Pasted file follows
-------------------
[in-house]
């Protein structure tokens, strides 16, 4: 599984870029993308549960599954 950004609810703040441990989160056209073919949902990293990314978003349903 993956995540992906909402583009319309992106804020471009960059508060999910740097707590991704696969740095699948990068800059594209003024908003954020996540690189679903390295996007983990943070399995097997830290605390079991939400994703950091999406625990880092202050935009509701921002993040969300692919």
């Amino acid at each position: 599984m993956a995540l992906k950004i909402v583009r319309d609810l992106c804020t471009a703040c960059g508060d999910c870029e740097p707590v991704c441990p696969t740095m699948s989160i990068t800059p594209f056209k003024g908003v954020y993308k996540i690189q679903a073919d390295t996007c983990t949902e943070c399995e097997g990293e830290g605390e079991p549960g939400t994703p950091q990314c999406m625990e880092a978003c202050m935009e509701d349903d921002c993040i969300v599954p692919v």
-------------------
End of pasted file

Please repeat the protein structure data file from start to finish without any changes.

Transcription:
[in-house]
């Protein structure tokens, strides 16, 4: 599984870029993308549960599954 950004609810703040441990989160056209073919949902990293990314978003349903 993956995540992906909402583009319309992106804020471009960059508060999910740097707590991704696969740095699948990068800059594209003024908003954020996540690189679903390295996007983990943070399995097997830290605390079991939400994703950091999406625990880092202050935009509701921002993040969300692919």
């Amino acid at each position: 599984m993956a995540l992906k950004i909402v583009r319309d609810l992106c804020t471009a703040c960059g508060d999910c870029e740097p707590v991704c441990p696969t740095m699948s989160i990068t800059p594209f056209k003024g908003v954020y993308k996540i690189q679903a073919d390295t996007c983990t949902e943070c399995e097997g990293e830290g605390e079991p549960g939400t994703p950091q990314c999406m625990e880092a978003c202050m935009e509701d349903d921002c993040i969300v599954p692919v």